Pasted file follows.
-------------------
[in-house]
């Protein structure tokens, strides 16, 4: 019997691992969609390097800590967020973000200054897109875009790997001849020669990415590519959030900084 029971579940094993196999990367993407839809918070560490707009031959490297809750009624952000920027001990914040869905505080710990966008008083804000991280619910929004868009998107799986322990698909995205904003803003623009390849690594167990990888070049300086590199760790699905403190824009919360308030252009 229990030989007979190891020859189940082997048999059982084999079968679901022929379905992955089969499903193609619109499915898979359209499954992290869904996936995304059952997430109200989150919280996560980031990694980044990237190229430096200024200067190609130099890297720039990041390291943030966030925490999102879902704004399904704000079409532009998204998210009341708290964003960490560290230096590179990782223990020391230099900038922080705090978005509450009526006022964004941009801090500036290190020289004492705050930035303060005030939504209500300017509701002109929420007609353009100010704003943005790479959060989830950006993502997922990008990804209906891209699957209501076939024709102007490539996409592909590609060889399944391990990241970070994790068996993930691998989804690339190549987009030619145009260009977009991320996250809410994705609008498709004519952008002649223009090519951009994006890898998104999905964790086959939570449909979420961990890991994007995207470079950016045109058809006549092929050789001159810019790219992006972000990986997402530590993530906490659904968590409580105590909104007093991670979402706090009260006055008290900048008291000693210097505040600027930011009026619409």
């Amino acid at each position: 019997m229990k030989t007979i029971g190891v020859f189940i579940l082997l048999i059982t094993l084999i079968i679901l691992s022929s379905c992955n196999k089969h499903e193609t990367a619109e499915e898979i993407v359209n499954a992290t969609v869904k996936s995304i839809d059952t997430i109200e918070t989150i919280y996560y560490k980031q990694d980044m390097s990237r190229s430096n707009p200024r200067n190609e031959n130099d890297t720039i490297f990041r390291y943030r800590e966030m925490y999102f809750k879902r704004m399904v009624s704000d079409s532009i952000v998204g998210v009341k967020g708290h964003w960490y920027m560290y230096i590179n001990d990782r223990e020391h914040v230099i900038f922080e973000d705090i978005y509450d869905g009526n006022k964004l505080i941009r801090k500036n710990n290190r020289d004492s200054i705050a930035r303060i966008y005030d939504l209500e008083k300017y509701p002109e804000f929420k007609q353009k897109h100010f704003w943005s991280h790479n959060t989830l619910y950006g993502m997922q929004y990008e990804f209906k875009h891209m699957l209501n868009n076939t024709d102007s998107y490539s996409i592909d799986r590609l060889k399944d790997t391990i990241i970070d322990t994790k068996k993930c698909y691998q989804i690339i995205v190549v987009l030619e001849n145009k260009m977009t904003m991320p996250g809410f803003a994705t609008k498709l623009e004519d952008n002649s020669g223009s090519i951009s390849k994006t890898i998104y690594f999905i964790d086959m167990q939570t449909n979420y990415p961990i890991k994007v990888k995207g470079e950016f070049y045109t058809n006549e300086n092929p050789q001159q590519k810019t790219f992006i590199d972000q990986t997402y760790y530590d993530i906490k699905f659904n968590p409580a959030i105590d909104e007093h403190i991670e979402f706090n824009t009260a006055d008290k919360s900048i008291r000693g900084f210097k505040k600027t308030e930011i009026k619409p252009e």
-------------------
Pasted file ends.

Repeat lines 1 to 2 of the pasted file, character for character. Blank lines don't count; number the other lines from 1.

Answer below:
[in-house]
């Protein structure tokens, strides 16, 4: 019997691992969609390097800590967020973000200054897109875009790997001849020669990415590519959030900084 029971579940094993196999990367993407839809918070560490707009031959490297809750009624952000920027001990914040869905505080710990966008008083804000991280619910929004868009998107799986322990698909995205904003803003623009390849690594167990990888070049300086590199760790699905403190824009919360308030252009 229990030989007979190891020859189940082997048999059982084999079968679901022929379905992955089969499903193609619109499915898979359209499954992290869904996936995304059952997430109200989150919280996560980031990694980044990237190229430096200024200067190609130099890297720039990041390291943030966030925490999102879902704004399904704000079409532009998204998210009341708290964003960490560290230096590179990782223990020391230099900038922080705090978005509450009526006022964004941009801090500036290190020289004492705050930035303060005030939504209500300017509701002109929420007609353009100010704003943005790479959060989830950006993502997922990008990804209906891209699957209501076939024709102007490539996409592909590609060889399944391990990241970070994790068996993930691998989804690339190549987009030619145009260009977009991320996250809410994705609008498709004519952008002649223009090519951009994006890898998104999905964790086959939570449909979420961990890991994007995207470079950016045109058809006549092929050789001159810019790219992006972000990986997402530590993530906490659904968590409580105590909104007093991670979402706090009260006055008290900048008291000693210097505040600027930011009026619409």